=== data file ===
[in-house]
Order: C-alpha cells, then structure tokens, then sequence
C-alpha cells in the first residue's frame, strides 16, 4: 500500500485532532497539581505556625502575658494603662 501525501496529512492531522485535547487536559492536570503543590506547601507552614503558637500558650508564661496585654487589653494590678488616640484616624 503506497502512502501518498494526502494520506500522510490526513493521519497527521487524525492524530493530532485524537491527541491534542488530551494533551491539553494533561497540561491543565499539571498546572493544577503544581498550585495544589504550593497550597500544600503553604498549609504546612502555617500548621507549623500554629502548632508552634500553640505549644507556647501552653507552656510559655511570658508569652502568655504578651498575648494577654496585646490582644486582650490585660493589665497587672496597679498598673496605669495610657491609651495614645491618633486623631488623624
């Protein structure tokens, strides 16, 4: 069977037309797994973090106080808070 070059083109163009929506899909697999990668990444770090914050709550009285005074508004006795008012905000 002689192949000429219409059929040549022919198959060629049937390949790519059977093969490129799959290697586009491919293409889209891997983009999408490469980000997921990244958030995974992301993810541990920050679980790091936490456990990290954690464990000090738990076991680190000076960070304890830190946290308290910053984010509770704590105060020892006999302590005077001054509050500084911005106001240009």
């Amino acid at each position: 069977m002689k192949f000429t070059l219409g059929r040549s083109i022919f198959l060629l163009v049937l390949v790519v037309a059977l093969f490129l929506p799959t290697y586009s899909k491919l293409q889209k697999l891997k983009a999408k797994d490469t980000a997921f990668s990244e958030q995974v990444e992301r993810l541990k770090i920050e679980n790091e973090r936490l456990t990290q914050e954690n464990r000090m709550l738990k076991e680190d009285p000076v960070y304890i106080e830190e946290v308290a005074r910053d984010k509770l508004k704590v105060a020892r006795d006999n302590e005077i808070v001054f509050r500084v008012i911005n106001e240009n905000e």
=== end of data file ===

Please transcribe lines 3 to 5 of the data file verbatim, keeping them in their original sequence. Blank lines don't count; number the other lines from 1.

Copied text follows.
C-alpha cells in the first residue's frame, strides 16, 4: 500500500485532532497539581505556625502575658494603662 501525501496529512492531522485535547487536559492536570503543590506547601507552614503558637500558650508564661496585654487589653494590678488616640484616624 503506497502512502501518498494526502494520506500522510490526513493521519497527521487524525492524530493530532485524537491527541491534542488530551494533551491539553494533561497540561491543565499539571498546572493544577503544581498550585495544589504550593497550597500544600503553604498549609504546612502555617500548621507549623500554629502548632508552634500553640505549644507556647501552653507552656510559655511570658508569652502568655504578651498575648494577654496585646490582644486582650490585660493589665497587672496597679498598673496605669495610657491609651495614645491618633486623631488623624
């Protein structure tokens, strides 16, 4: 069977037309797994973090106080808070 070059083109163009929506899909697999990668990444770090914050709550009285005074508004006795008012905000 002689192949000429219409059929040549022919198959060629049937390949790519059977093969490129799959290697586009491919293409889209891997983009999408490469980000997921990244958030995974992301993810541990920050679980790091936490456990990290954690464990000090738990076991680190000076960070304890830190946290308290910053984010509770704590105060020892006999302590005077001054509050500084911005106001240009």
């Amino acid at each position: 069977m002689k192949f000429t070059l219409g059929r040549s083109i022919f198959l060629l163009v049937l390949v790519v037309a059977l093969f490129l929506p799959t290697y586009s899909k491919l293409q889209k697999l891997k983009a999408k797994d490469t980000a997921f990668s990244e958030q995974v990444e992301r993810l541990k770090i920050e679980n790091e973090r936490l456990t990290q914050e954690n464990r000090m709550l738990k076991e680190d009285p000076v960070y304890i106080e830190e946290v308290a005074r910053d984010k509770l508004k704590v105060a020892r006795d006999n302590e005077i808070v001054f509050r500084v008012i911005n106001e240009n905000e």